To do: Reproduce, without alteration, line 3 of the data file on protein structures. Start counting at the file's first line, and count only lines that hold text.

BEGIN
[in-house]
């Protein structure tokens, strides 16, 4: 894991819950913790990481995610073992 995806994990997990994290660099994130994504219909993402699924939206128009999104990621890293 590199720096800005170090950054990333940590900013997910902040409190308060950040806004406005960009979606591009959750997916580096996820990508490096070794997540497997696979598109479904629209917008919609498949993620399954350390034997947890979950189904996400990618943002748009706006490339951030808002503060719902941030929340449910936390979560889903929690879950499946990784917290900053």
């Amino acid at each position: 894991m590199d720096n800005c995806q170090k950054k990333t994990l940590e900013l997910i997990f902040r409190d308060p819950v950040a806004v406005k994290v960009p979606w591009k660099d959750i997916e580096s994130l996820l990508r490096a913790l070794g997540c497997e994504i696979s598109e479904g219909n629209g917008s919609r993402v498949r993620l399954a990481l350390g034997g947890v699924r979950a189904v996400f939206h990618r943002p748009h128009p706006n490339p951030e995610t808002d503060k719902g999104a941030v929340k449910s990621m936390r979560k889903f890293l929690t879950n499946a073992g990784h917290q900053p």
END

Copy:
């Amino acid at each position: 894991m590199d720096n800005c995806q170090k950054k990333t994990l940590e900013l997910i997990f902040r409190d308060p819950v950040a806004v406005k994290v960009p979606w591009k660099d959750i997916e580096s994130l996820l990508r490096a913790l070794g997540c497997e994504i696979s598109e479904g219909n629209g917008s919609r993402v498949r993620l399954a990481l350390g034997g947890v699924r979950a189904v996400f939206h990618r943002p748009h128009p706006n490339p951030e995610t808002d503060k719902g999104a941030v929340k449910s990621m936390r979560k889903f890293l929690t879950n499946a073992g990784h917290q900053p």